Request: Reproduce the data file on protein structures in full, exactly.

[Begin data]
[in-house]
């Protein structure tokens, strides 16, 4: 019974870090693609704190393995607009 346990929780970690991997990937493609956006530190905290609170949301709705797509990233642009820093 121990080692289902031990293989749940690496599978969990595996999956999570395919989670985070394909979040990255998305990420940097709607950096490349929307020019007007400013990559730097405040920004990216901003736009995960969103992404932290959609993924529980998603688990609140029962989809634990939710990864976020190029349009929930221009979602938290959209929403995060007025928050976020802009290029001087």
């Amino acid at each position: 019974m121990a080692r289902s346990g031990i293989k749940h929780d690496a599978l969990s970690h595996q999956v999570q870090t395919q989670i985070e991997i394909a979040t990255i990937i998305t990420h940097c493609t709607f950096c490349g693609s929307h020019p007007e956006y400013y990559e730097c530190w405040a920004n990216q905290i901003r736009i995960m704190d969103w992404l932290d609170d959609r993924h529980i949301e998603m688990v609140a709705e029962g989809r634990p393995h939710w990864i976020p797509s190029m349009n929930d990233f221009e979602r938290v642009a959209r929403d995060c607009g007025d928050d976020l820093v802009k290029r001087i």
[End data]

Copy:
[in-house]
């Protein structure tokens, strides 16, 4: 019974870090693609704190393995607009 346990929780970690991997990937493609956006530190905290609170949301709705797509990233642009820093 121990080692289902031990293989749940690496599978969990595996999956999570395919989670985070394909979040990255998305990420940097709607950096490349929307020019007007400013990559730097405040920004990216901003736009995960969103992404932290959609993924529980998603688990609140029962989809634990939710990864976020190029349009929930221009979602938290959209929403995060007025928050976020802009290029001087």
């Amino acid at each position: 019974m121990a080692r289902s346990g031990i293989k749940h929780d690496a599978l969990s970690h595996q999956v999570q870090t395919q989670i985070e991997i394909a979040t990255i990937i998305t990420h940097c493609t709607f950096c490349g693609s929307h020019p007007e956006y400013y990559e730097c530190w405040a920004n990216q905290i901003r736009i995960m704190d969103w992404l932290d609170d959609r993924h529980i949301e998603m688990v609140a709705e029962g989809r634990p393995h939710w990864i976020p797509s190029m349009n929930d990233f221009e979602r938290v642009a959209r929403d995060c607009g007025d928050d976020l820093v802009k290029r001087i």